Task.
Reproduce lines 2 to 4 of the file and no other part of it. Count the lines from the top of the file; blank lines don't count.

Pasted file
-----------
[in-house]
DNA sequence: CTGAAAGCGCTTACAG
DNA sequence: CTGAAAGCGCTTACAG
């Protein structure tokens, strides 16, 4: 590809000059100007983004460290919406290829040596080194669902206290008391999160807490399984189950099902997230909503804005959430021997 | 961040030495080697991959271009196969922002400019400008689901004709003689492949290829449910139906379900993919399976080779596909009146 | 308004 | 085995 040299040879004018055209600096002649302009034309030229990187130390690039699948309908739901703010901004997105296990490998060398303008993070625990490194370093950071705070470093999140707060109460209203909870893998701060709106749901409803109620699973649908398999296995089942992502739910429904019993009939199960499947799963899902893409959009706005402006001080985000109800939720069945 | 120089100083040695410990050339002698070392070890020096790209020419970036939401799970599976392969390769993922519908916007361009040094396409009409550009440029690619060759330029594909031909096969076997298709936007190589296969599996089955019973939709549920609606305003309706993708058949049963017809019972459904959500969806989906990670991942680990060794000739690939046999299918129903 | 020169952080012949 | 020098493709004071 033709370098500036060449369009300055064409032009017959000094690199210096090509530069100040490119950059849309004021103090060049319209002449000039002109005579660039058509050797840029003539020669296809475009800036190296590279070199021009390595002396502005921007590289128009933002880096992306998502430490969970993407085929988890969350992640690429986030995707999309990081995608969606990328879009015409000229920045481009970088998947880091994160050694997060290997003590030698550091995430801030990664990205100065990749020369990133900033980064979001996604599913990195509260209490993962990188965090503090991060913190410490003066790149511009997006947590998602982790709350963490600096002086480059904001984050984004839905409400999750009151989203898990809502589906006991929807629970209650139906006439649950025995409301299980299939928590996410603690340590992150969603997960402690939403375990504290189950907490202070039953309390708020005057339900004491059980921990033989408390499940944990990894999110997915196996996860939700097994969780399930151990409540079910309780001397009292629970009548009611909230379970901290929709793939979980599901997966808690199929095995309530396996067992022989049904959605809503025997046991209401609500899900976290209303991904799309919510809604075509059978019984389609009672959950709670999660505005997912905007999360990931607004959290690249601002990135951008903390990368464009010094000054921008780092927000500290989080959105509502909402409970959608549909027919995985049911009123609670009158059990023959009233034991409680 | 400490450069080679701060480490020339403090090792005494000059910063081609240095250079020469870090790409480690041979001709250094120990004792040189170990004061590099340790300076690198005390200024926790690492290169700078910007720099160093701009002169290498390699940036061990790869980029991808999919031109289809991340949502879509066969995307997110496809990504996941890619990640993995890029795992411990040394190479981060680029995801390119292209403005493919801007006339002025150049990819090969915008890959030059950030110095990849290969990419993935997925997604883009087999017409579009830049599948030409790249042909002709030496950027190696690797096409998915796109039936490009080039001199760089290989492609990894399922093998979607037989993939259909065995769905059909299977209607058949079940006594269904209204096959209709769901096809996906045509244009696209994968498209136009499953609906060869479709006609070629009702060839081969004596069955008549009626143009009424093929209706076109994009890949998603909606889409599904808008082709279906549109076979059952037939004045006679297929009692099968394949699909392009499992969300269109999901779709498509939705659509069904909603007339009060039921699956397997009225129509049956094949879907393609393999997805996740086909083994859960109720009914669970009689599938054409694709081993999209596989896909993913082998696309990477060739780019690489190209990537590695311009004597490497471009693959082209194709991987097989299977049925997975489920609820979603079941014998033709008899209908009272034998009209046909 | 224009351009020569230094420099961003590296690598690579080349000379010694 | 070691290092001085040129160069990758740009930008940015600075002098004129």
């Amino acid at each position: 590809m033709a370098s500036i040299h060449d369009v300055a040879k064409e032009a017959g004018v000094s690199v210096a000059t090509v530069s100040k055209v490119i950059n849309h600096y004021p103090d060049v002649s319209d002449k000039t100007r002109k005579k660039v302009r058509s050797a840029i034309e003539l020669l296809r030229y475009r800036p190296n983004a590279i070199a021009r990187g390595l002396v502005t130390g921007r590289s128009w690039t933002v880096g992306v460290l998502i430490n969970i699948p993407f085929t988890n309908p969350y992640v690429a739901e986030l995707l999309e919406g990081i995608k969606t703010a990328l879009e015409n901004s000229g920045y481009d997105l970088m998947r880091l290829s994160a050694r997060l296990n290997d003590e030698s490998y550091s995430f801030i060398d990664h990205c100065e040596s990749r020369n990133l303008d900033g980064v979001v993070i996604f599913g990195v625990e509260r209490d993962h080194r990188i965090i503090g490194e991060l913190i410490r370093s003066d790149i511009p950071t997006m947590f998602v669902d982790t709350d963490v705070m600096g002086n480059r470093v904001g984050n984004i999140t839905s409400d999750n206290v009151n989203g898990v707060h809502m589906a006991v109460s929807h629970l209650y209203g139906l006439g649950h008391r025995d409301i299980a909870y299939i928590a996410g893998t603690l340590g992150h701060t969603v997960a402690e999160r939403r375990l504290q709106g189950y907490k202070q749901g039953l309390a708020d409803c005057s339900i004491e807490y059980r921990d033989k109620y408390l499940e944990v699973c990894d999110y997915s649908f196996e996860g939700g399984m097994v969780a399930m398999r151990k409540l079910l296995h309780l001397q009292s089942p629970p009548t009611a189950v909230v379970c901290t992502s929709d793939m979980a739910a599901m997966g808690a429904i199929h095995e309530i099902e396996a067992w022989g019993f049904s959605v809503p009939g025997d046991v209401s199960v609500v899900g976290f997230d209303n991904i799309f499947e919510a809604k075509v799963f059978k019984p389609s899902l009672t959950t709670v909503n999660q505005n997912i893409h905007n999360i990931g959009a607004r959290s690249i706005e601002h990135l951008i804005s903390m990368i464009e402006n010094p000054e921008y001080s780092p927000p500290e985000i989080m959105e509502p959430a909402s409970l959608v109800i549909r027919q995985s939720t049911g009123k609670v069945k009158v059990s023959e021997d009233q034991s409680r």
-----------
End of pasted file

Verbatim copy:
DNA sequence: CTGAAAGCGCTTACAG
DNA sequence: CTGAAAGCGCTTACAG
């Protein structure tokens, strides 16, 4: 590809000059100007983004460290919406290829040596080194669902206290008391999160807490399984189950099902997230909503804005959430021997 | 961040030495080697991959271009196969922002400019400008689901004709003689492949290829449910139906379900993919399976080779596909009146 | 308004 | 085995 040299040879004018055209600096002649302009034309030229990187130390690039699948309908739901703010901004997105296990490998060398303008993070625990490194370093950071705070470093999140707060109460209203909870893998701060709106749901409803109620699973649908398999296995089942992502739910429904019993009939199960499947799963899902893409959009706005402006001080985000109800939720069945 | 120089100083040695410990050339002698070392070890020096790209020419970036939401799970599976392969390769993922519908916007361009040094396409009409550009440029690619060759330029594909031909096969076997298709936007190589296969599996089955019973939709549920609606305003309706993708058949049963017809019972459904959500969806989906990670991942680990060794000739690939046999299918129903 | 020169952080012949 | 020098493709004071 033709370098500036060449369009300055064409032009017959000094690199210096090509530069100040490119950059849309004021103090060049319209002449000039002109005579660039058509050797840029003539020669296809475009800036190296590279070199021009390595002396502005921007590289128009933002880096992306998502430490969970993407085929988890969350992640690429986030995707999309990081995608969606990328879009015409000229920045481009970088998947880091994160050694997060290997003590030698550091995430801030990664990205100065990749020369990133900033980064979001996604599913990195509260209490993962990188965090503090991060913190410490003066790149511009997006947590998602982790709350963490600096002086480059904001984050984004839905409400999750009151989203898990809502589906006991929807629970209650139906006439649950025995409301299980299939928590996410603690340590992150969603997960402690939403375990504290189950907490202070039953309390708020005057339900004491059980921990033989408390499940944990990894999110997915196996996860939700097994969780399930151990409540079910309780001397009292629970009548009611909230379970901290929709793939979980599901997966808690199929095995309530396996067992022989049904959605809503025997046991209401609500899900976290209303991904799309919510809604075509059978019984389609009672959950709670999660505005997912905007999360990931607004959290690249601002990135951008903390990368464009010094000054921008780092927000500290989080959105509502909402409970959608549909027919995985049911009123609670009158059990023959009233034991409680 | 400490450069080679701060480490020339403090090792005494000059910063081609240095250079020469870090790409480690041979001709250094120990004792040189170990004061590099340790300076690198005390200024926790690492290169700078910007720099160093701009002169290498390699940036061990790869980029991808999919031109289809991340949502879509066969995307997110496809990504996941890619990640993995890029795992411990040394190479981060680029995801390119292209403005493919801007006339002025150049990819090969915008890959030059950030110095990849290969990419993935997925997604883009087999017409579009830049599948030409790249042909002709030496950027190696690797096409998915796109039936490009080039001199760089290989492609990894399922093998979607037989993939259909065995769905059909299977209607058949079940006594269904209204096959209709769901096809996906045509244009696209994968498209136009499953609906060869479709006609070629009702060839081969004596069955008549009626143009009424093929209706076109994009890949998603909606889409599904808008082709279906549109076979059952037939004045006679297929009692099968394949699909392009499992969300269109999901779709498509939705659509069904909603007339009060039921699956397997009225129509049956094949879907393609393999997805996740086909083994859960109720009914669970009689599938054409694709081993999209596989896909993913082998696309990477060739780019690489190209990537590695311009004597490497471009693959082209194709991987097989299977049925997975489920609820979603079941014998033709008899209908009272034998009209046909 | 224009351009020569230094420099961003590296690598690579080349000379010694 | 070691290092001085040129160069990758740009930008940015600075002098004129």